Does Free Translate to Better Results?

Here’s a question that San Francisco may not have bothered asking: Was tuition the primary factor preventing students from enrolling?

After all that discussion above about skyrocketing tuition costs, that might sound like a no-brainer. However, San Francisco’s City College was already heavily subsidized and dirt cheap, at $47/credit.

And do people even value what they don’t have to pay for? Heck, look at high school attendance rates. Is it possible City College was underutilized not because of the $400-600/semester tuition, but because lower-income residents struggled to get through high school, much less attempt college?

Consider the following statement from educational nonprofit Attendance Works about primary and secondary schools: “Low-income students are four times more likely to be chronically absent than others often for reasons beyond their control, such as unstable housing, unreliable transportation and a lack of access to health care.”

Perhaps offering to cut $47/credit off tuition isn’t the best way to create new economic prospects for low-income families? There’s a case to be made that the $47/credit wasn’t the real reason why not everyone in San Francisco was leaping to enroll in college.

Will San Francisco’s Plan Work?

Even if you wave away the question of whether tuition was the real inhibitor at City College, there’s another big problem for anyone serious about improving the prospects of low-income families. How will success be measured? If we want to know if San Francisco’s plan will “work,” don’t we need to know what “work” means?

According to the U.S. Department of Education, only 15% of full-time students who start community college actually graduate with a bachelor’s degree within six years of starting. Before you ask, that number is only slightly better for two-year degrees: Twenty percent of full-time community college students achieve an associate’s degree within three years of starting.

Even if San Francisco bothered to give a nod to accountability and promised improved graduation rates, that still misses the point. The point is reducing the skills/needs gap between employees and employers. We have plenty of men in this country who’d love to work in a manufacturing plant, but few manufacturing jobs. We also have plenty of companies who need web development work, but not enough trained, experienced web developers.

If San Francisco is serious about improving career prospects for its lower-income residents, how about holding itself accountable for this funding? Think about how powerful it would be if San Francisco went on record and committed: “By 2025, our City College will have raised the employability of 150,000 residents by placing them in middle-income jobs upon graduation.”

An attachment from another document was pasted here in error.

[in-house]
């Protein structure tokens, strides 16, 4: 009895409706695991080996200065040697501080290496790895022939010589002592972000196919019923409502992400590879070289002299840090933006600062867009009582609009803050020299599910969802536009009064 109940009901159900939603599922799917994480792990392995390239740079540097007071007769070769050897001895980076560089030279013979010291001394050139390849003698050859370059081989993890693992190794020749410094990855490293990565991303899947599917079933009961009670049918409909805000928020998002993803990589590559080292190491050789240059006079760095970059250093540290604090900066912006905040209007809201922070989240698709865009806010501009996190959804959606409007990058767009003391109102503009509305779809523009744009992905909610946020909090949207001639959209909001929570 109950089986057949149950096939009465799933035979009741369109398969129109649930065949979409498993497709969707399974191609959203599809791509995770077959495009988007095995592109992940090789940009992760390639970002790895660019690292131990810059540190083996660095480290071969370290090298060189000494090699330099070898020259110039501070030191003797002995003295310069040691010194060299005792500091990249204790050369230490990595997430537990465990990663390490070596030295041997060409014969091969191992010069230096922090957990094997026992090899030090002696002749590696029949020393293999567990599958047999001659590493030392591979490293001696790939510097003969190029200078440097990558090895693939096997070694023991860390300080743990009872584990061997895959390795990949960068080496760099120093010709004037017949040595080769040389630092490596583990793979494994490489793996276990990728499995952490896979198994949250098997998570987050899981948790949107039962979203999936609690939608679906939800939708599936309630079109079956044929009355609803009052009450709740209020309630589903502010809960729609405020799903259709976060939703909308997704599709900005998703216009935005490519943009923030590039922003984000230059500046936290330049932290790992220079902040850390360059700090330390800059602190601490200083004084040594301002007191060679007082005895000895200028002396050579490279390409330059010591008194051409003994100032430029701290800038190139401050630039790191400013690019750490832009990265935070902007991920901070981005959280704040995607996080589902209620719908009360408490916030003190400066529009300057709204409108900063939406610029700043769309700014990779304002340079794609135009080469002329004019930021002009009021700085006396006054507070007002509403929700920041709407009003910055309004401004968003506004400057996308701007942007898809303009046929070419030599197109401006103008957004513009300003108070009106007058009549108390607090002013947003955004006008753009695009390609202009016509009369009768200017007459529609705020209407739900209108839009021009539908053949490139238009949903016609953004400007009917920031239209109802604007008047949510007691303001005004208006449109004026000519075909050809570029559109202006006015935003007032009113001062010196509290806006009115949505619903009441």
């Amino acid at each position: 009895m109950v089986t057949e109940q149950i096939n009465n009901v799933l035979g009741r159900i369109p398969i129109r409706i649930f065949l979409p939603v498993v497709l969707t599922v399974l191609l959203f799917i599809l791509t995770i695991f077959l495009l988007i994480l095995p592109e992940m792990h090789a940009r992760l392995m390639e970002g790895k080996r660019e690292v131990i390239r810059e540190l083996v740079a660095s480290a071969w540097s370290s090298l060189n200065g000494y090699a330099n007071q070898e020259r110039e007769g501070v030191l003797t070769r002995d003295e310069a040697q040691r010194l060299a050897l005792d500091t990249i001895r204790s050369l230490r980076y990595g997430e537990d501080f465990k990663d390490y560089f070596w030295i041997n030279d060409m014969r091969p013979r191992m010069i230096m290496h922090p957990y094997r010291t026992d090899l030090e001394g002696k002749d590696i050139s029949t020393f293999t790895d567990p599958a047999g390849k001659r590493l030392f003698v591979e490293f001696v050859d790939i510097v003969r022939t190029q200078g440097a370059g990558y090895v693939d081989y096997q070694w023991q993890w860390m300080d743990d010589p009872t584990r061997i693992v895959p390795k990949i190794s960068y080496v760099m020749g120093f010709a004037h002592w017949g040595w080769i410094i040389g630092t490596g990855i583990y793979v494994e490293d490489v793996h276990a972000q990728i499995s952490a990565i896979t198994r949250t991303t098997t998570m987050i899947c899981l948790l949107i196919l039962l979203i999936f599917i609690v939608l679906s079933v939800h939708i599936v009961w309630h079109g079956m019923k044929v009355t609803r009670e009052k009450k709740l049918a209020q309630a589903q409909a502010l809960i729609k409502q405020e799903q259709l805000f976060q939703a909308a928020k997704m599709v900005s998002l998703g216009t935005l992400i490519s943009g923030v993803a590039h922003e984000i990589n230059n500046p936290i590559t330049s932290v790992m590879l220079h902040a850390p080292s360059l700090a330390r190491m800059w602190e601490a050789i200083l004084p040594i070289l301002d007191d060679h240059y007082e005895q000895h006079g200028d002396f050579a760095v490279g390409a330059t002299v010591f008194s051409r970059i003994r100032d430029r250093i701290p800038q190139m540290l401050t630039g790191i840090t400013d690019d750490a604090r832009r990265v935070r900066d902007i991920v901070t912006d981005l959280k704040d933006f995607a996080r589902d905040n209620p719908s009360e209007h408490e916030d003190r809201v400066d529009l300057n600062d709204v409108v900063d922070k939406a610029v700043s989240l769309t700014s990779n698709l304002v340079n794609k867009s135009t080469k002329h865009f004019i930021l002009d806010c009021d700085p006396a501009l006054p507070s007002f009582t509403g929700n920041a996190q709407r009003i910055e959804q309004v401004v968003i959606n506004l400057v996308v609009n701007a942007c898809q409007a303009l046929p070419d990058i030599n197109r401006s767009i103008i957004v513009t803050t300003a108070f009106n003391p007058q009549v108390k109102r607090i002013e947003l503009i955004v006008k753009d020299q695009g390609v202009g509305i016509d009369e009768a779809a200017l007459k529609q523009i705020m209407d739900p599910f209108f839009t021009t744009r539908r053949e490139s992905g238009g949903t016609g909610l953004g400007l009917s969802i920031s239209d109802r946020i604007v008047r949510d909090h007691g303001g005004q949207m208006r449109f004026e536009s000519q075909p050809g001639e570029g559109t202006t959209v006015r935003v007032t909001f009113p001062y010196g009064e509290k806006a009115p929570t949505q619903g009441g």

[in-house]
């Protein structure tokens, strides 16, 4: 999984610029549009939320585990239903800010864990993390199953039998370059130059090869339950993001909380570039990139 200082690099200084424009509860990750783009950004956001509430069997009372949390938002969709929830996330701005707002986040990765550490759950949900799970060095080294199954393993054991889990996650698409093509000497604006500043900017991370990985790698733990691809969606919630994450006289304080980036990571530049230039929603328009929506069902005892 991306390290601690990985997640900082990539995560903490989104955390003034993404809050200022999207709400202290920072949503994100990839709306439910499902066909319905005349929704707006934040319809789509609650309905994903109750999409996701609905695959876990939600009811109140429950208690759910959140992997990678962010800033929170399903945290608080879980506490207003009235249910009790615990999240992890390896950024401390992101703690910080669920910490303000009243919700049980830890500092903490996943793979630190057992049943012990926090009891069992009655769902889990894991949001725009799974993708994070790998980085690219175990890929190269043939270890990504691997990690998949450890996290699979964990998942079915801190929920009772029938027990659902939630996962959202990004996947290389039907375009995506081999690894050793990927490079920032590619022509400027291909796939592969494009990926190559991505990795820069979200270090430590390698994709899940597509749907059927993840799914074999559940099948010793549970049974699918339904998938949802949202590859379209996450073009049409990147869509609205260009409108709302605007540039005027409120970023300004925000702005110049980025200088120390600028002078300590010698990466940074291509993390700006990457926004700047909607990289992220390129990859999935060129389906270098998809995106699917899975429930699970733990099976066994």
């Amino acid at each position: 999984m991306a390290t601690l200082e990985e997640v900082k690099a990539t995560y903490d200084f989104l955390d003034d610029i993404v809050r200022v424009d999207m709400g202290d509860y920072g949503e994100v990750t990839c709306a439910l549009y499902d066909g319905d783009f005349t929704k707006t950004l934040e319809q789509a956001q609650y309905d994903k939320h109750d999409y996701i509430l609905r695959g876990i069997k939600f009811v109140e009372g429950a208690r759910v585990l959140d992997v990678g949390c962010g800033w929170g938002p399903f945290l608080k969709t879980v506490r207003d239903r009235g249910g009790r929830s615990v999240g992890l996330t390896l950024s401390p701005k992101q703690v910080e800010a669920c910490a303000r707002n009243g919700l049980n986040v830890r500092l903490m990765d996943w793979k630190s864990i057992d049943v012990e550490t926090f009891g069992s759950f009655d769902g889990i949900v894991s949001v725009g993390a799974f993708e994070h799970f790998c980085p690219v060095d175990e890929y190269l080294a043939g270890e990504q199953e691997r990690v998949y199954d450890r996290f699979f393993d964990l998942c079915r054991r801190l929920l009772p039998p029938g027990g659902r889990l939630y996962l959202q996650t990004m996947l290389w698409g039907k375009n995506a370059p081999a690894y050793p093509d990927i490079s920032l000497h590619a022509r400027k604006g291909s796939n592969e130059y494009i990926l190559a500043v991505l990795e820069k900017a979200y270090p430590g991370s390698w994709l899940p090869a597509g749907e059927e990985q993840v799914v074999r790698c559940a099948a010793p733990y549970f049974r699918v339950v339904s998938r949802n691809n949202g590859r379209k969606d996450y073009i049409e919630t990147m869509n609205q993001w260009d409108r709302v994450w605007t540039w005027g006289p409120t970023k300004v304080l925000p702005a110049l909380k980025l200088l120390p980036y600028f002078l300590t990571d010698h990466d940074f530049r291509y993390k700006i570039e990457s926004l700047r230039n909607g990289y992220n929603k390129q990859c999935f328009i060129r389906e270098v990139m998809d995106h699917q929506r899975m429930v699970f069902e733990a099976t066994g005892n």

Any Impact on San Francisco Real Estate?

San Francisco offers an extreme case study: plentiful high-skill, high-pay jobs without enough lower-skill, lower-pay jobs. It’s been a story of rapid gentrification (for better or worse, depending on who you ask) and a story of rapid housing appreciation.

Even so, the real estate market in San Francisco seems to have overheated. In 2016, rents dropped nearly 5%, contrasted with 4.5% growth in 2015 and a precipitous 13.5% leap in 2014.

Related: Why a College Degree is Overrated & Unnecessary for Many Americans

Nor is it only rents. Sales in San Francisco fell 13% in the first nine months of 2016.

None of this has anything to do with the tax rate hike on higher-end homes. But it calls into question the prevailing attitude around San Francisco’s city hall. “We want to spend even more money? No problem, we can just keep opening the cash register of high-end real estate.”

San Francisco is an attractive place to live, given its thriving tech industry, mild weather, and convenient location near beaches, mountains, agriculture and abundant waterfront—yet even tech workers and companies have started leaving the Bay Area for cheaper cities to call home. For all that San Francisco’s city council has trumpeted its concerns over gentrification, they certainly haven’t minded the increased tax revenue. If anything, it’s boosted their appetite for more money to spend.

But sooner or later, housing markets in San Francisco will correct, the job market will equalize, and eventually the City of San Francisco will open its cash register drawer of tax hikes one too many times. When that day comes, I hope that San Francisco really has improved job prospects for its lower-income residents. But with no clear metrics for success, I doubt we’ll ever know.

Whew! Holy politics, Batman! Who’s ready with a barbed quip to put this writer in his place?

I’m sure the opinions will blaze in faster and furious-er than Vin Diesel. I’ll try not to take it personally—I truly am curious about everyone’s thoughts on this initiative!